He cuts short his fruitless attempt at discourse and goes straight to the demonstration - everyone gets a turn with the telescope. The kids huddle around it, heads together, and after some whispering they abruptly turn and train it on his chin. He visibly toys with the idea of intervention, but instead slumps back into his chair and lets them get on with it. At which point one of the hotel freak’s balls enters stage left, ricochets off his forehead and knocks over his orrery, sending planets and moons skittering across the floor.

And so proceedings draw to their disorderly close.

The kids are led out, except for our own, who have the reward of going home with us. I help the star-gazer gather his scattered satellites. He gives me a wan smile. His little girl is also there, handing over Mars and Pluto. She gives him a big hug and kiss. “You were the best, daddy!” They leave hand in hand.

My son watches them go, then loyally whispers “You were the best, really.” At home, obviously incredulous, my wife asks him what was so good about my presentation. “I got to go home with daddy afterwards.”

A mellony yesterday. No finer form of entertainment exists for the enquiring minds of today’s youngsters.


R. Sherman said...

Absolutely brilliant post. You survived; the maps and books survived; all is well.

Gorilla Bananas said...

I feel sorry for the Wart's child. The man should have made his wart the exhibit and got a Chinese doctor to remove in front of the kids using acupuncture to dull the pain. He would have stolen the show.

Ivan the Terrible said...

Come to think of it, the dentist could've just bitten it off with his plastic skull. It's all good...

PI said...

Oh you might have spared us the photo. It was already implanted in my minds eye. I'm puzzled - a 'wane smile'?
Lovely post, apart from the big zit.

Ivan the Terrible said...

Wane is normally an intransitive verb, but is used alongside "smile" in the sense of "weak". It's one of my favourite words...

For more, see here.

Anonymous said...

Gosh, that was some funny stuff. I was remembered of that scene, in Austin Powers III:

Austin: "Yes, nice to mole you. Meet you! Nice to meet your mole. Don't say mole. I said mole."
Number Three (Fred Savage): "Bye."
Austin: "Mole."
Austin: "Mole!"
Austin: "Mole mole mole mole mole."

But that's a pretty expensive hobby you indulge in, Ivan. Did you graduate from school teacher to division vice-president for some Evil Corporation? And where do you get your Elseviers and Firmin Didots in North Carolina, anyway? Next you're gonna tell me you also have an editio princeps of Newton's 'Principia' or what?


Anonymous said...

I can't speak with any authority, given my lack of credentials in English, but I used to think smiles are wan rather than wane. Etymologically, it makes more sense for them to be wane. But note that 'wane' is a verbal form, not and adjective. And the common man's Library of Alexandria, the Google search engine, only gives about 931 results for "wane smile", but over 62,000 hits for "wan smile." I know that bigger numbers only make a difference in marketing, not grammar, but if linguistic usage is really just a set of conventions, there is normative power in the numbers. As a sign that the Great Unwashed can have it their way in virtue of sheer mass, see 'miniscule' as a (recently) accepted alternative form for 'minuscule', which is the etymologically correct usage.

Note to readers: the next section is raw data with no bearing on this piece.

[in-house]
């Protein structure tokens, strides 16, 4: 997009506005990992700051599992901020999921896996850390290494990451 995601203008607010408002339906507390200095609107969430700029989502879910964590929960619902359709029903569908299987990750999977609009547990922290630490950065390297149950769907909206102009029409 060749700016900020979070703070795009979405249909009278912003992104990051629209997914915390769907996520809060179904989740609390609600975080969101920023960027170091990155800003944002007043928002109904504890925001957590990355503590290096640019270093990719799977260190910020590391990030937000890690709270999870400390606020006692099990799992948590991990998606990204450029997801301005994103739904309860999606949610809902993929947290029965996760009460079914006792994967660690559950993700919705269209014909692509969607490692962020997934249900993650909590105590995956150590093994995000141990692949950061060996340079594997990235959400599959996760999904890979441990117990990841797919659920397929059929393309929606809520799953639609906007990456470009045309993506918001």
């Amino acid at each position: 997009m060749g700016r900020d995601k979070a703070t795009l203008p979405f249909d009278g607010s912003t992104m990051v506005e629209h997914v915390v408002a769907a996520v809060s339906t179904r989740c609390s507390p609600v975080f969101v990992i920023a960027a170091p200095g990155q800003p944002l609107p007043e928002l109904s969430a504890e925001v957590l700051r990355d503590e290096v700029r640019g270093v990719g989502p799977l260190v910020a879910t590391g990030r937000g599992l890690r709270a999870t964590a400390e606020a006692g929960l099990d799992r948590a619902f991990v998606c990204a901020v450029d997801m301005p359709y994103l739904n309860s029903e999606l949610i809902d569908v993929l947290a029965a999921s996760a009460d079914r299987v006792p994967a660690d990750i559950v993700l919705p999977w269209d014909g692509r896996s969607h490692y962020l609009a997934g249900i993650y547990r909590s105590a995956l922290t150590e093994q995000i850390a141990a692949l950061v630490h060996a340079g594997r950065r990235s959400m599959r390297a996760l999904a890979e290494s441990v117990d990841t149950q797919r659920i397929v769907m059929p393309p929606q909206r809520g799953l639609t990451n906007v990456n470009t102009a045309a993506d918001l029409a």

So, what do the native speakers of Anglo-Saxon idioms have to say on this matter?


Ivan the Terrible said...

Quite right, Des (and Pi) - it's wan, not wane. Tho' the etymolgists do think there might be a common root. Well, it just goes to show - you go back to school and you end up learning something...

HA HA HA said...

war warty warrt wart! funy!

btwe is it prunonced 'woodhouse' or 'woadhouse'? is 'wodehouse' prununced i mean.

HA HA HA said...

p.s. teh onliane etamolegy dictonry is cool. i liek totly bookmrarkd its ass.

Ivan the Terrible said...

Thanks, 3H. I like Etymonline a lot too. Tho' I'm obviously not using it enough :)

Ivan the Terrible said...

Oh, and it's "wood" not "woad" in Wodehouse, as far as I know.

Buffy said...

Every time I think corn dog I think tater tots and Napoleon Dynamite.

Aunty Marianne said...

Yes dear.

"The psychiatrist next to her gives her a sharp glance and surreptitiously moves elsewhere" hahahhahahahahahhaaa!

PI said...

Of course it is our 'wan'.
I wonder, and I'm sure you know, how it came about that Americans spell English words differently eg honor for honour? Not that I am disputing their perfect right to spell any way they fancy.
Oh just seen Des's bit. I agree with him if he's saying what I think He's saying re wan.
My smile was a trifle wan when I read about the wart.

Anonymous said...

shit, that was excellent.

Thank you.

Aunty Marianne said...

Pi - it was the Washington Post, or NY Times I think, tried to reform English in the early 1900s, much of it stuck.

Although I can't be doing with 'thru'. Or 'fetus'. Or 'ass'. It's your backside, not a donkey with Mary on it riding to Bethlehem. It's ARSE, dammit.